Sargent’s paper also emphasizes the role of changing beliefs and uses these changes to explain variations in the U.S. inflation rate since the 1960s. A key feature of his paper is that these changes in policymakers’ beliefs occur because of their analysis of incoming data about the economy.
As in the Haldane and Quah paper, Sargent assumes that monetary policymakers attempt to minimize fluctuations in inflation and unemployment around some target levels. He further assumes that policymakers can control the rate of inflation reasonably well, but they do not know exactly how variations in the rate of inflation will affect the unemployment rate. More formally, they do not know the “true” model. They try to learn the “truth” by statistically estimating the relationship between inflation and unemployment–a Phillips curve–using all the available data. They reestimate this relationship each period when new data come in. Policymakers also believe that this relationship tends to shift over time, so they employ estimation techniques that de-emphasize older data. Finally, each period they use the latest estimates of the Phillips curve to determine the optimal rate of inflation.
Typically (but not always), the Phillips curve estimated by policymakers shows a tradeoff between inflation and unemployment, which tends to reflect the tradeoff between surprise inflation and unemployment inherent in the “true” model. (This kind of model will be described in more detail in the discussion of the paper by Ireland below.) In an attempt to exploit this tradeoff, policymakers tend to push the inflation rate to a relatively high level.
However, Sargent’s model economy does not settle down at this point. The economy is subject to random shocks, so the shape of the estimated Phillips curve keeps changing. (The assumption that older data get de-emphasized is important here.) Eventually, the estimated Phillips curve appears vertical, that is, the data suggest that there is no tradeoff between inflation and unemployment. Optimizing policymakers then reduce inflation to near zero (the target level). Sargent interprets the reduction in U.S. inflation during the 1980s as just such an event: Sometime in the late 1970s, incoming data began to suggest that the U.S. Phillips curve was vertical; policymakers responded by lowering the inflation rate.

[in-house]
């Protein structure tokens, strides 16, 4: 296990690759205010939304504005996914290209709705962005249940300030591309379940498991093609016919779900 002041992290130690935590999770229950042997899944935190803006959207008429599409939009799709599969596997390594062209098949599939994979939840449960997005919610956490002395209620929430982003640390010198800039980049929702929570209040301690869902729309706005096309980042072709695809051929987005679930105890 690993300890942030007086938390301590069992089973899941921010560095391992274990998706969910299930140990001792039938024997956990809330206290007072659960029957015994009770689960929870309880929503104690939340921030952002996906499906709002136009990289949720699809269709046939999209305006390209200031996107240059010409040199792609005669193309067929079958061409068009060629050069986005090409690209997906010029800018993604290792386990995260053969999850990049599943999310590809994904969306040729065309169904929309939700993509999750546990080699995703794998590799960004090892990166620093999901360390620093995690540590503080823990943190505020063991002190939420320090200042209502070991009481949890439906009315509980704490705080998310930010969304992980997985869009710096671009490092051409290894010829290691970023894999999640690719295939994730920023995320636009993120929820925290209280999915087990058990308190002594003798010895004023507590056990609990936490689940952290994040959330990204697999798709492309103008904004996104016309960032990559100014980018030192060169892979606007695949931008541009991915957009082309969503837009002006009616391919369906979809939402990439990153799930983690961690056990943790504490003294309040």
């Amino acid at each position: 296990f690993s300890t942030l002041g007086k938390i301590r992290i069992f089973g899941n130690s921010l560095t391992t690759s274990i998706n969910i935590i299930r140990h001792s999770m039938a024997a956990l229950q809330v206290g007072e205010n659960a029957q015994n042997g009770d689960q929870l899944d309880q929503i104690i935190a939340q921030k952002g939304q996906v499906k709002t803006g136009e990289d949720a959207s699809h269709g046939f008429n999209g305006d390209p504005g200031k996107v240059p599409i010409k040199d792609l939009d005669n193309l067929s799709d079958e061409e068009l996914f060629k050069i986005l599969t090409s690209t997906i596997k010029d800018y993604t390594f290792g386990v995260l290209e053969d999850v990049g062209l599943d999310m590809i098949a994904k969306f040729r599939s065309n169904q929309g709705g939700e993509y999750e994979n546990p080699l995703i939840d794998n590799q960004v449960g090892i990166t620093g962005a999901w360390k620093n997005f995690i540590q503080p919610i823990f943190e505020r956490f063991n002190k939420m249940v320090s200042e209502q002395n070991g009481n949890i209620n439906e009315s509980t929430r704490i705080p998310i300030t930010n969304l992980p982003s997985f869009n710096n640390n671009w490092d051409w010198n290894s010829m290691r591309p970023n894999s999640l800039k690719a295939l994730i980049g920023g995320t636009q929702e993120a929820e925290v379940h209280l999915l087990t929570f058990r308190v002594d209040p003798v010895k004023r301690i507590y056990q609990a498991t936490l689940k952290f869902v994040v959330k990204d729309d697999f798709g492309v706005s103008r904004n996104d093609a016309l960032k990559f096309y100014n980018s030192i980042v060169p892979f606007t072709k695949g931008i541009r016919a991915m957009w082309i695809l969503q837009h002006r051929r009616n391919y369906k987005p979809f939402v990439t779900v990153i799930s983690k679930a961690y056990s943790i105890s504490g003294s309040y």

Sargent’s analysis suggests that, unfortunately, the reduction in inflation is not likely to be permanent. This is because policymakers’ belief in a vertical Phillips curve does not last. At some point, incoming data again begin to suggest a tradeoff between unemployment and inflation, and policymakers respond by trying to exploit the perceived tradeoff once again. (Recall that the perceived tradeoff reflects the tradeoff between unemployment and surprise inflation in the “true” model.) The whole cycle then repeats itself. Simulations of his model show the economy cycling between periods of high and low inflation, which mirrors changes in policymakers’ beliefs about the Phillips curve.
The two papers discussed so far attribute changes in inflation–and in the correlation between economic activity and inflation–to changes in policymakers’ understanding of the economy. In sharp contrast, Ireland suggests that the observed variation in inflation originated in events that had little to do with monetary policy.
Ireland uses a well-known model of inflation due to Robert Barro and David Gordon. In the Barro-Gordon model, surprise inflation leads to a reduction in the unemployment rate. Policymakers have an incentive to exploit this tradeoff, that is, to create surprise inflation in order to push the unemployment rate below the level where market forces would take it–this level is referred to as the natural rate of unemployment. However, the public recognizes the temptation faced by the government and adjusts its expectations of inflation accordingly. In equilibrium, then, the economy ends up with higher than optimal inflation and unemployment at the natural rate.
An important assumption of this model is that the gap between the natural rate and the unemployment rate desired by policymakers varies positively with the natural rate. This means, for instance, that the higher the natural rate, the greater the amount by which policymakers want to reduce unemployment. Since a greater reduction in unemployment can be obtained only by greater (surprise) inflation, the end result is that inflation varies positively with the natural rate.